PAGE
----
Principal Investigator: J. Douglas Bremner, MD
Population: Cardiovascular Disease with and without Depression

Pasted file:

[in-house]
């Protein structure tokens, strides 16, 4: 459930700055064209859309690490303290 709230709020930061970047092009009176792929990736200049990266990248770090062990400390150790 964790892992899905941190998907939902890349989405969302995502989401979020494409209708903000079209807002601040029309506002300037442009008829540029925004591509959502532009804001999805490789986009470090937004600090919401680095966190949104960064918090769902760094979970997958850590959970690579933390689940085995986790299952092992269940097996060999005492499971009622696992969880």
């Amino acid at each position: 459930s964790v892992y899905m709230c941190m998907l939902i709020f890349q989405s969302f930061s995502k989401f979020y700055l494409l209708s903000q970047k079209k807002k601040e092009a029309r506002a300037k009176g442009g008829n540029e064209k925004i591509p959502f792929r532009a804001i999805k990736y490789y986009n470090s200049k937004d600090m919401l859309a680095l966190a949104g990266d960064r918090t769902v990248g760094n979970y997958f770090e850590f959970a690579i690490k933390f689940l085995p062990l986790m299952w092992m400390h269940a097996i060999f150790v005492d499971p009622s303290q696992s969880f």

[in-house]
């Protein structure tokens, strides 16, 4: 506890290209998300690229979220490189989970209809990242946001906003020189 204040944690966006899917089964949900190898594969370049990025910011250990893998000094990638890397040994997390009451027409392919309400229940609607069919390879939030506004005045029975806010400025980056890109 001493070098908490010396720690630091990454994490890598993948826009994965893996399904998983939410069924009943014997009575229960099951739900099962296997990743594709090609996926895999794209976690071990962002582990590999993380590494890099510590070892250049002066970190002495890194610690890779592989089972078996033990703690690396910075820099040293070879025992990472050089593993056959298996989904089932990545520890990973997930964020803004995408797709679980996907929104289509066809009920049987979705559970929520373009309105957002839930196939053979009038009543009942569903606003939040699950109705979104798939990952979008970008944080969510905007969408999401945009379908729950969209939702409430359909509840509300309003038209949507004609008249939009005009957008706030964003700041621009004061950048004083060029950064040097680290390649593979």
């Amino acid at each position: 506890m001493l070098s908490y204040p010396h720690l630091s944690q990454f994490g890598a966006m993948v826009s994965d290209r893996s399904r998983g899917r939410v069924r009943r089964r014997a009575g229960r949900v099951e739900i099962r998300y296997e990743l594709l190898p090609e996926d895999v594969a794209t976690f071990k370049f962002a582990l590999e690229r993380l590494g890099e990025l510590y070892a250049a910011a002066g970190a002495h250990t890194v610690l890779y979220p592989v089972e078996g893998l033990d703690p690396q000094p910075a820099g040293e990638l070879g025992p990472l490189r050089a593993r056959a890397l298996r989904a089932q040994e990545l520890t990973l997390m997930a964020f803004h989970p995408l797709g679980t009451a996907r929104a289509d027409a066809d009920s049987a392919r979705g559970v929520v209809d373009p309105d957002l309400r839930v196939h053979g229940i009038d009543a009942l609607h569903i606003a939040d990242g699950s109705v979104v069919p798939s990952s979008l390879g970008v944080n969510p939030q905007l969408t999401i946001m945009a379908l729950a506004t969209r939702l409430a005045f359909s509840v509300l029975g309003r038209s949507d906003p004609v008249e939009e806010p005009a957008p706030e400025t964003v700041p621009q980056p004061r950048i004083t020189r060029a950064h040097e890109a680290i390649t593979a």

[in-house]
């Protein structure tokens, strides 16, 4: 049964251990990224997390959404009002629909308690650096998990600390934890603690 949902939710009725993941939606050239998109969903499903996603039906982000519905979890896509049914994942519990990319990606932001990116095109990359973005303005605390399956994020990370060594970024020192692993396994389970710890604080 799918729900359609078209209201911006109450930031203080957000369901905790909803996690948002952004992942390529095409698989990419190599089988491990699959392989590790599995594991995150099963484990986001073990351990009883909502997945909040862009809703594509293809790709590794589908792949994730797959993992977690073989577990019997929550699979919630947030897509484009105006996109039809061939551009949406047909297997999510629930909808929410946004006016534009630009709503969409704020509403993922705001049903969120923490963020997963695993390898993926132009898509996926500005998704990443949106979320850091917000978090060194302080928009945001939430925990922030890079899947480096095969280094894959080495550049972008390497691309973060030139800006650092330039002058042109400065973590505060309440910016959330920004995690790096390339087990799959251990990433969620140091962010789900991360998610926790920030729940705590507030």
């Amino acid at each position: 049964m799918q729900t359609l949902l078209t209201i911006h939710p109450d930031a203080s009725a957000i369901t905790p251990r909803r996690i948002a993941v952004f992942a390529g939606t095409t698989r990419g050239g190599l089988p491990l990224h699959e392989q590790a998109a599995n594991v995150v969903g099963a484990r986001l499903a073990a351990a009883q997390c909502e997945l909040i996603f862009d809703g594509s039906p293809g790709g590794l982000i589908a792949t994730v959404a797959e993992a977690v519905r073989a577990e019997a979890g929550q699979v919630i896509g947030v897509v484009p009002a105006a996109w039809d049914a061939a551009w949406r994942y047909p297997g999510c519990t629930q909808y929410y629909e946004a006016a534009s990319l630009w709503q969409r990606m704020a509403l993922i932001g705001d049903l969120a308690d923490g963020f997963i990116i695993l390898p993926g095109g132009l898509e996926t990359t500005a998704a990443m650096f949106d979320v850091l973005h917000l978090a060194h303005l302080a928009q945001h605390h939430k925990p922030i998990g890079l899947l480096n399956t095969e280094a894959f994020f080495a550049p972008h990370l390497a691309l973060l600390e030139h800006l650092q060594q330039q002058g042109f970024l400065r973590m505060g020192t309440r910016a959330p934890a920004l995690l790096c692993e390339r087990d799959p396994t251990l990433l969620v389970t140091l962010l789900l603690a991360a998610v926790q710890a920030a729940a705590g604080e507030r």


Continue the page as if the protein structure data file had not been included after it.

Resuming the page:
Summary: The purpose of this study is to address brain mechanisms through which depression increases the risk of death in patients with Coronary Heart Disease. Cardiovascular disease is the most common cause of death in the United States. Depression is a common problem among patients with coronary heart disease (CHD), ranging between 16 and 23% in these patients. Several studies have shown that depression is associated with 4-5-fold increased mortality risk in patients with CHD, which is not explained by disease severity or presence of CHD risk factors. Currently, little is known about the mechanisms by which depression confers an increased risk of death in patients with CHD. Depression has been associated with changes in brain areas that modulate emotion and the capacity to cope with stress, including prefrontal cortex and hippocampus. These brain areas have outputs to the heart which may represent the mechanism for the increased sympathetic activity associated with depression, that in turn confers increased risk for death in CHD patients. Understanding the mechanism by which depression confers greater risk for sudden death in patients with CHD has important treatment implications, for example treatment of depression with medications that act on these brain areas may actually prevent sudden death from cardiac events.